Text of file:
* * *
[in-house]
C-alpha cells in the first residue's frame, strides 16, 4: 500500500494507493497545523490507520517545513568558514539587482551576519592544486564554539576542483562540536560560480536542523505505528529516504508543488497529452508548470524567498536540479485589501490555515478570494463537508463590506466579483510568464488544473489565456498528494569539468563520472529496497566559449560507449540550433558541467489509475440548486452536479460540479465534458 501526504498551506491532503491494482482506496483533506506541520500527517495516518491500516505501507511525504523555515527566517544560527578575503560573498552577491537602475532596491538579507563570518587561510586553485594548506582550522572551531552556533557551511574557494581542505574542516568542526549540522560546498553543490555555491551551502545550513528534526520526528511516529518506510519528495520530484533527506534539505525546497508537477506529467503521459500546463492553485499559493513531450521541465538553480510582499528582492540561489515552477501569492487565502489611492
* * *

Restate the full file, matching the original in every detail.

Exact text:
[in-house]
C-alpha cells in the first residue's frame, strides 16, 4: 500500500494507493497545523490507520517545513568558514539587482551576519592544486564554539576542483562540536560560480536542523505505528529516504508543488497529452508548470524567498536540479485589501490555515478570494463537508463590506466579483510568464488544473489565456498528494569539468563520472529496497566559449560507449540550433558541467489509475440548486452536479460540479465534458 501526504498551506491532503491494482482506496483533506506541520500527517495516518491500516505501507511525504523555515527566517544560527578575503560573498552577491537602475532596491538579507563570518587561510586553485594548506582550522572551531552556533557551511574557494581542505574542516568542526549540522560546498553543490555555491551551502545550513528534526520526528511516529518506510519528495520530484533527506534539505525546497508537477506529467503521459500546463492553485499559493513531450521541465538553480510582499528582492540561489515552477501569492487565502489611492